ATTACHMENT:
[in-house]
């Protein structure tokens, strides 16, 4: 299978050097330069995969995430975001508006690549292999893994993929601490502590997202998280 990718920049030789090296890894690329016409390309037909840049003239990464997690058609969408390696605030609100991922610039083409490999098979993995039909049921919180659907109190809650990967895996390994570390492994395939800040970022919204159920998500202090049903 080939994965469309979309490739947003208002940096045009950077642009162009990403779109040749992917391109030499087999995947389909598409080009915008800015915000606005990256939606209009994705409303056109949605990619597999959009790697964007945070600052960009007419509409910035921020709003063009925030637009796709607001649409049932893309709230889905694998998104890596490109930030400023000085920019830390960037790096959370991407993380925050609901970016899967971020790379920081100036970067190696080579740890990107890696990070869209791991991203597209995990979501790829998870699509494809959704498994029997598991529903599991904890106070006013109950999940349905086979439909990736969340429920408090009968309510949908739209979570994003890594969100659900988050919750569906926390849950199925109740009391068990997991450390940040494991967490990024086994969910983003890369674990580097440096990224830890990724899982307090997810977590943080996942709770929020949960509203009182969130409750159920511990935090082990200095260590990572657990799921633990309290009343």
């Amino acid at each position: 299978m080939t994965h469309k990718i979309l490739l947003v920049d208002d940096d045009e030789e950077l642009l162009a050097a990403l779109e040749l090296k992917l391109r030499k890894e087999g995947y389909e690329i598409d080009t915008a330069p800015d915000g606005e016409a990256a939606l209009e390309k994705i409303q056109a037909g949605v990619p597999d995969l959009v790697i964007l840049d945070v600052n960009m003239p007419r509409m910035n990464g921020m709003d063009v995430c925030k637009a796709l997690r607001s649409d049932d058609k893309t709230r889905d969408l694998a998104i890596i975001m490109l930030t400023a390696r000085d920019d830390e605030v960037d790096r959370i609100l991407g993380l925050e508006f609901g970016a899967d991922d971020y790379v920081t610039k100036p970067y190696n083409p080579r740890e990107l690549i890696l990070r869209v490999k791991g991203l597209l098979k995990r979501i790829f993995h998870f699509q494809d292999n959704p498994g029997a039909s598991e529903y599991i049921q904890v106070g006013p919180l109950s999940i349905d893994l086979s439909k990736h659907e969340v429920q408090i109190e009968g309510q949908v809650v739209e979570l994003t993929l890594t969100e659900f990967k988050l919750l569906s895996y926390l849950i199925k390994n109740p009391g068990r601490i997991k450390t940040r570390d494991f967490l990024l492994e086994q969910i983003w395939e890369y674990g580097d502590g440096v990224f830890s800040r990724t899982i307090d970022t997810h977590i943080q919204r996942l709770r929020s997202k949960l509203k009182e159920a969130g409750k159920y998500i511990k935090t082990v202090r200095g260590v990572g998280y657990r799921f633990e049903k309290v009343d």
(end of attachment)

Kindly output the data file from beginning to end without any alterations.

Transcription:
[in-house]
């Protein structure tokens, strides 16, 4: 299978050097330069995969995430975001508006690549292999893994993929601490502590997202998280 990718920049030789090296890894690329016409390309037909840049003239990464997690058609969408390696605030609100991922610039083409490999098979993995039909049921919180659907109190809650990967895996390994570390492994395939800040970022919204159920998500202090049903 080939994965469309979309490739947003208002940096045009950077642009162009990403779109040749992917391109030499087999995947389909598409080009915008800015915000606005990256939606209009994705409303056109949605990619597999959009790697964007945070600052960009007419509409910035921020709003063009925030637009796709607001649409049932893309709230889905694998998104890596490109930030400023000085920019830390960037790096959370991407993380925050609901970016899967971020790379920081100036970067190696080579740890990107890696990070869209791991991203597209995990979501790829998870699509494809959704498994029997598991529903599991904890106070006013109950999940349905086979439909990736969340429920408090009968309510949908739209979570994003890594969100659900988050919750569906926390849950199925109740009391068990997991450390940040494991967490990024086994969910983003890369674990580097440096990224830890990724899982307090997810977590943080996942709770929020949960509203009182969130409750159920511990935090082990200095260590990572657990799921633990309290009343």
């Amino acid at each position: 299978m080939t994965h469309k990718i979309l490739l947003v920049d208002d940096d045009e030789e950077l642009l162009a050097a990403l779109e040749l090296k992917l391109r030499k890894e087999g995947y389909e690329i598409d080009t915008a330069p800015d915000g606005e016409a990256a939606l209009e390309k994705i409303q056109a037909g949605v990619p597999d995969l959009v790697i964007l840049d945070v600052n960009m003239p007419r509409m910035n990464g921020m709003d063009v995430c925030k637009a796709l997690r607001s649409d049932d058609k893309t709230r889905d969408l694998a998104i890596i975001m490109l930030t400023a390696r000085d920019d830390e605030v960037d790096r959370i609100l991407g993380l925050e508006f609901g970016a899967d991922d971020y790379v920081t610039k100036p970067y190696n083409p080579r740890e990107l690549i890696l990070r869209v490999k791991g991203l597209l098979k995990r979501i790829f993995h998870f699509q494809d292999n959704p498994g029997a039909s598991e529903y599991i049921q904890v106070g006013p919180l109950s999940i349905d893994l086979s439909k990736h659907e969340v429920q408090i109190e009968g309510q949908v809650v739209e979570l994003t993929l890594t969100e659900f990967k988050l919750l569906s895996y926390l849950i199925k390994n109740p009391g068990r601490i997991k450390t940040r570390d494991f967490l990024l492994e086994q969910i983003w395939e890369y674990g580097d502590g440096v990224f830890s800040r990724t899982i307090d970022t997810h977590i943080q919204r996942l709770r929020s997202k949960l509203k009182e159920a969130g409750k159920y998500i511990k935090t082990v202090r200095g260590v990572g998280y657990r799921f633990e049903k309290v009343d």